clock menu more-arrow no yes mobile

Filed under:

Live in the ‘House of Tomorrow’ from the 1933 World’s Fair

New, 2 comments

All you have to do is cough up $3 million to restore the dilapidated modernist home

Hedrich Blessing/Chicago History Museum/Courtesy of the National Trust for Historic Preservation

Overlooking Lake Michigan from windswept Indiana bluff, the groundbreaking glass house architect George Fred Keck created for Chicago’s 1933-34 Century of Progress World’s Fair is seeking a dedicated lover of modern design to cover its $3 million restoration. In return, the deep-pocketed patron will be granted a 50-year sublease to use the structure as a one-of-a-kind single family home.

When it debuted at the Century of Progress, Keck’s creation offered an optimistic vision of the future and was nothing short of cutting edge. Its innovative use of a glass curtain wall was a precursor to the homes of Mies van der Rohe and Philip Johnson that came to define modern architecture. Other technological oddities included central air conditioning, an “iceless” refrigerator, and a push-button attached garage and airplane hanger.

After the fair, Keck’s building—along with four other structures displayed at the “House of Tomorrow” exhibit—were moved by barge from Chicago’s Northerly Island to Beverly Shores in northern Indiana, about 60 miles southeast of downtown. The site later became part of the Indiana Dunes National Lakeshore, overseen by the National Park Service.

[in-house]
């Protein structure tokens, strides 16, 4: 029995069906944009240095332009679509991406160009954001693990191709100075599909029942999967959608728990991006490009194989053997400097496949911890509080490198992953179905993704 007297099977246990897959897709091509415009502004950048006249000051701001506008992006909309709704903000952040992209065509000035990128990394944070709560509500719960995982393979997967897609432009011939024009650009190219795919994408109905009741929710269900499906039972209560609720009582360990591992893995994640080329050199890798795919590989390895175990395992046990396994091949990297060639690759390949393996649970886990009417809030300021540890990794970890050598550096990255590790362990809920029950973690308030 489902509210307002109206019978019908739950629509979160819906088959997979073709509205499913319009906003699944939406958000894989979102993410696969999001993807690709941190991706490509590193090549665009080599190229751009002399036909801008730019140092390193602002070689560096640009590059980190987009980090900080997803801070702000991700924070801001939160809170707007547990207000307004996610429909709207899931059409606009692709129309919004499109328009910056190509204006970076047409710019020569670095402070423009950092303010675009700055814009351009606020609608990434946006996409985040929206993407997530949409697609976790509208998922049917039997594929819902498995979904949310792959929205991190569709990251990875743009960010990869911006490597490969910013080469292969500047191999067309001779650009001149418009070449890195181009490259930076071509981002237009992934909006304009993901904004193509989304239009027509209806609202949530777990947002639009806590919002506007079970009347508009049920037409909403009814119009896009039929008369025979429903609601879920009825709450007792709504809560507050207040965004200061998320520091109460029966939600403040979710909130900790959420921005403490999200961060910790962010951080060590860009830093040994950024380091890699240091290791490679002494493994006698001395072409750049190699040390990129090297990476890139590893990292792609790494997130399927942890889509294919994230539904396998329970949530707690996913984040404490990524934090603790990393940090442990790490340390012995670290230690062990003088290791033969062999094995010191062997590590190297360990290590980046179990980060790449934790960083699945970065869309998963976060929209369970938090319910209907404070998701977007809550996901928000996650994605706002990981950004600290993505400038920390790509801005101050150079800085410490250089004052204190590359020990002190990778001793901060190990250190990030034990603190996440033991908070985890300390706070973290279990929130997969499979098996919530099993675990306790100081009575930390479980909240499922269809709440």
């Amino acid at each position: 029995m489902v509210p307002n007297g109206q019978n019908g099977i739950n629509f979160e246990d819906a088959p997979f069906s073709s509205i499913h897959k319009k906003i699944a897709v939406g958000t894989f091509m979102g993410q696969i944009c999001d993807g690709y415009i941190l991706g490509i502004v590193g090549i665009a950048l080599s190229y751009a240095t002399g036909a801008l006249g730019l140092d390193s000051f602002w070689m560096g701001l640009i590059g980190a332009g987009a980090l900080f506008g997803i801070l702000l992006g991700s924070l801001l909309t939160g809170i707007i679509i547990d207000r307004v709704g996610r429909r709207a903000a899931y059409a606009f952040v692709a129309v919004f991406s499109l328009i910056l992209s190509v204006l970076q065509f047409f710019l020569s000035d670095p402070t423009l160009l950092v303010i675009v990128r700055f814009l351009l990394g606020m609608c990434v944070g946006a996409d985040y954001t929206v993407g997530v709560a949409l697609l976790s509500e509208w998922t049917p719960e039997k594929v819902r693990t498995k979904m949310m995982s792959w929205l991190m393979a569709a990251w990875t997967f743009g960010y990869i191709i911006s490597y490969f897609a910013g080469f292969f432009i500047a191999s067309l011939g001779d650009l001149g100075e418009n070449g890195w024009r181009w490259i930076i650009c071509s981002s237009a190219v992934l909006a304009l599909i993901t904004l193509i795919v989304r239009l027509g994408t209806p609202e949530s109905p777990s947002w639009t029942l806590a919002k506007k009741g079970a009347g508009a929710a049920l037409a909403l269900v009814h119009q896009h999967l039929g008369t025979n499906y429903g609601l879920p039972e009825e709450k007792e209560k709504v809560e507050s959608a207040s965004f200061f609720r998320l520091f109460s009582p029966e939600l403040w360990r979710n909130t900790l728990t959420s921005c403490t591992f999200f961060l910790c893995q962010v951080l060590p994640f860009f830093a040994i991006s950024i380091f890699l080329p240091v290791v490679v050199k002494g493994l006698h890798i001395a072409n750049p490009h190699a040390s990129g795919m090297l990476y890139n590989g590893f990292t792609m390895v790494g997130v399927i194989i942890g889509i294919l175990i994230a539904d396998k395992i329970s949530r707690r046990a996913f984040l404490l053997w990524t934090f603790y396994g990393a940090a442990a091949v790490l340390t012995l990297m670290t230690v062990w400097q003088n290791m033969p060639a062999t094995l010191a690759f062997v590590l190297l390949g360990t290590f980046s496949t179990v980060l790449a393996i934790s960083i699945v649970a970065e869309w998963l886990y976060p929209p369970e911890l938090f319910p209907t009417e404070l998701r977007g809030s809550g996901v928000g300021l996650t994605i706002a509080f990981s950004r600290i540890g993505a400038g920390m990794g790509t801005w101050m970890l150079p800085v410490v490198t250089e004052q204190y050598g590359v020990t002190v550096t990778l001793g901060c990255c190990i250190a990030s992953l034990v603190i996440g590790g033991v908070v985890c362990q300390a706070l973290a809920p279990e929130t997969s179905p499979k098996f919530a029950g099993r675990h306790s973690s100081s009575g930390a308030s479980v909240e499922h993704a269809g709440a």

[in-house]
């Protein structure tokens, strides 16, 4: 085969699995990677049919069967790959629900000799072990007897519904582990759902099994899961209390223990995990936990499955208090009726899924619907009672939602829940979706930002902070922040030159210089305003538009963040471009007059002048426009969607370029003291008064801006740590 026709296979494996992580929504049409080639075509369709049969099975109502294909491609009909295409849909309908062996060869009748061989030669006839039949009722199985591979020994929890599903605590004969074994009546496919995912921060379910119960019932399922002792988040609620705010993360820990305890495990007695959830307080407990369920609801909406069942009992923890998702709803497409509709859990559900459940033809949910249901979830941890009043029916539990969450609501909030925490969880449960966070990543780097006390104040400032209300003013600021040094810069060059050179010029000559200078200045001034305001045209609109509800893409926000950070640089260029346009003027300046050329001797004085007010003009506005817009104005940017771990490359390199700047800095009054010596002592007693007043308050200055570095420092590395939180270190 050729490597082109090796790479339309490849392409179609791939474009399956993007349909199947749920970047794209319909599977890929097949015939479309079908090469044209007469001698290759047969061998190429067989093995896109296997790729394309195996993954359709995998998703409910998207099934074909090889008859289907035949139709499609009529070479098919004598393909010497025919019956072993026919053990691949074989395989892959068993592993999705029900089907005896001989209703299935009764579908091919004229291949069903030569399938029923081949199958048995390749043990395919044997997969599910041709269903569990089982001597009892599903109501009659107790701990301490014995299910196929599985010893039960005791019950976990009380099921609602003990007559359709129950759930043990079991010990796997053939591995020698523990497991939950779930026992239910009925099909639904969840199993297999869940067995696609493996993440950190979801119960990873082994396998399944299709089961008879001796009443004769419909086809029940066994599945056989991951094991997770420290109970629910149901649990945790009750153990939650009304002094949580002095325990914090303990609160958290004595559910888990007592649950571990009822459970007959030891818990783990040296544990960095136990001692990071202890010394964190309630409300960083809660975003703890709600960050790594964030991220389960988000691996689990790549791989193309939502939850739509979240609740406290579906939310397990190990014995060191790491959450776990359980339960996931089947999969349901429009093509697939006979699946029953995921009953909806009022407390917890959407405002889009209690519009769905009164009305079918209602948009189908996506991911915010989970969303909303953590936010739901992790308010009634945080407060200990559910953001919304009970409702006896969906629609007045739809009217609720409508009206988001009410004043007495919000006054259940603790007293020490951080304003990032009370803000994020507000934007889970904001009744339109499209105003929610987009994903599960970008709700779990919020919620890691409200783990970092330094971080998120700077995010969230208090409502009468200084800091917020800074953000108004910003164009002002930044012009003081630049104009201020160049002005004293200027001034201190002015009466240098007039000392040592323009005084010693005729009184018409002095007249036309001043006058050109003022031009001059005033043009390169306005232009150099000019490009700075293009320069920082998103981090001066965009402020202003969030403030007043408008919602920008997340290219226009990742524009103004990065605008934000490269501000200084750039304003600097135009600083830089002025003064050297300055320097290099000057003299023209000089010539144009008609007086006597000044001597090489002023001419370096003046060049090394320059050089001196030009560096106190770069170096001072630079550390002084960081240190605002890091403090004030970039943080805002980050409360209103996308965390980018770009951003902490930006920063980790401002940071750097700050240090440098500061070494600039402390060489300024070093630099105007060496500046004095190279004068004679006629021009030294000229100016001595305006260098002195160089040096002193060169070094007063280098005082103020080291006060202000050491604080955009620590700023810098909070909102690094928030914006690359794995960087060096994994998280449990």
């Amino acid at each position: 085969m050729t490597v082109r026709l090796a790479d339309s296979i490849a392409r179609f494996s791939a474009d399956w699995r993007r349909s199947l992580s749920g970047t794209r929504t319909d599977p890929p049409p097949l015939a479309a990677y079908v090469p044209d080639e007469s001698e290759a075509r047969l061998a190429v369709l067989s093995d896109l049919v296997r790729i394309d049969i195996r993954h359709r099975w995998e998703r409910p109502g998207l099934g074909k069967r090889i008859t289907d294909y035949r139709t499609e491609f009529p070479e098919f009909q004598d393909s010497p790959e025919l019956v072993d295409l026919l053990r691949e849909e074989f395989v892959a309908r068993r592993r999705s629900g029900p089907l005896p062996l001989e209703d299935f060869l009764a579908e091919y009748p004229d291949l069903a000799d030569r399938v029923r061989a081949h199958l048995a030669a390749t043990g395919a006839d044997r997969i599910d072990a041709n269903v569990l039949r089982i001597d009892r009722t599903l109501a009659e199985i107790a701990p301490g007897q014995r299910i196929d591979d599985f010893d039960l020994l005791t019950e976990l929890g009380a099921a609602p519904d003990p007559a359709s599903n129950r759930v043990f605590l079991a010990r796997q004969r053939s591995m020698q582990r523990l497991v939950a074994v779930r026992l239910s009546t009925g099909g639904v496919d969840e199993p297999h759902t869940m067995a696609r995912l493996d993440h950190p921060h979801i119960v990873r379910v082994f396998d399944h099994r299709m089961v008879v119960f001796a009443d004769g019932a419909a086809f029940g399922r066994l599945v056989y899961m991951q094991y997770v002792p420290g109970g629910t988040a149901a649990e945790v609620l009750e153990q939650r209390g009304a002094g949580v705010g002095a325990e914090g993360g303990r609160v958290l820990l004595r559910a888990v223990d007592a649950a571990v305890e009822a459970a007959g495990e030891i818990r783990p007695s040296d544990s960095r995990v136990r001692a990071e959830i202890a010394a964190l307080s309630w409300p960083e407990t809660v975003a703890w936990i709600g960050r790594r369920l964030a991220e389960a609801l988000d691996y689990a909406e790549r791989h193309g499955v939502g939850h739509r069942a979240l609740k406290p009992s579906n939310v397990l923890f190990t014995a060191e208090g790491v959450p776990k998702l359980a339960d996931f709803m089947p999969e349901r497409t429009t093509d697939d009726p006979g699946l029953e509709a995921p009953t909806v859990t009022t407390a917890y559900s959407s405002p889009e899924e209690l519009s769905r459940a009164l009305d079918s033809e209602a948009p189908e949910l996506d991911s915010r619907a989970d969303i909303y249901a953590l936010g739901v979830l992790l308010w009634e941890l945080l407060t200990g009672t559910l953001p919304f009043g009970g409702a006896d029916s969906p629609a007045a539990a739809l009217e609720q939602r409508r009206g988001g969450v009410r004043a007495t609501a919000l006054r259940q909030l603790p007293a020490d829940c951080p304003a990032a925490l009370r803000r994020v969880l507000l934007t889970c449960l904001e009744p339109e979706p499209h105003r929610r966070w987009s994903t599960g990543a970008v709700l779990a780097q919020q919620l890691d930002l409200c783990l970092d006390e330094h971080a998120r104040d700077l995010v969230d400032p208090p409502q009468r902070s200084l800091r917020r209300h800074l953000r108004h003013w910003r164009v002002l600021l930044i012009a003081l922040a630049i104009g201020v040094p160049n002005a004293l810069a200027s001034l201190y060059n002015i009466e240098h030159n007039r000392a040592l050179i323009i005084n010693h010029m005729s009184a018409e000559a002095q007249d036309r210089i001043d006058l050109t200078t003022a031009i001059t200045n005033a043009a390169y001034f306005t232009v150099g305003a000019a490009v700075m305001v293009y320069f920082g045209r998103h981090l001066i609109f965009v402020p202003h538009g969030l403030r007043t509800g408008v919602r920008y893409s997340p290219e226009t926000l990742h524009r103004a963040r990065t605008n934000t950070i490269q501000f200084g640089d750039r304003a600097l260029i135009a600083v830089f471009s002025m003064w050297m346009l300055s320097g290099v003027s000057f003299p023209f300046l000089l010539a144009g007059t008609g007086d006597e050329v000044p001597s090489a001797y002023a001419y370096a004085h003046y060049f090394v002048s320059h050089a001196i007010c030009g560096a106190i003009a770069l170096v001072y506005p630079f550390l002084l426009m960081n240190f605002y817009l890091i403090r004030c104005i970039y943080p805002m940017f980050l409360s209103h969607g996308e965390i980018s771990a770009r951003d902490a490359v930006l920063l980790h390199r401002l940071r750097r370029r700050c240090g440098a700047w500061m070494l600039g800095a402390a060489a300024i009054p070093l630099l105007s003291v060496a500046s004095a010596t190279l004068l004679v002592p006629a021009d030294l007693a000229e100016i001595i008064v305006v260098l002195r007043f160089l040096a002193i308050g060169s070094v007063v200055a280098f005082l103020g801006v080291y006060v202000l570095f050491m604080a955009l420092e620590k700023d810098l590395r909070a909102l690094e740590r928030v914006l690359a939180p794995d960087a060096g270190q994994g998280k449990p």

Hedrich Blessing/Chicago History Museum/Courtesy of the National Trust for Historic Preservation

While its four siblings went on to receive restorations, Keck’s House of Tomorrow continued to sit empty and deteriorate. A partnership between Indiana Landmarks and the Indiana Dunes National Lakeshore, hope that the 50-year lease offering will entice a private party to tackle the estimated $2.5 million to $3 million project—a considerable chunk of cash to pay and not own the property.

“Leasing the House of Tomorrow offers an unparalleled opportunity to live in a stunning work of architecture that comes with an equally spectacular view,” said Marsh Davis, president of Indiana Landmarks, in a statement. “We’ve engaged a stellar team of architects and engineers, and we now have the specifications—approved by the National Park Service—to bring yesterday’s House of Tomorrow into the future as a living, sustainable home.”

A listing for the property can be viewed on the website of the National Trust for Historic Preservation. In 2016, the Trust declared Keck’s House of Tomorrow a National Treasure, the first such designation in the state of Indiana.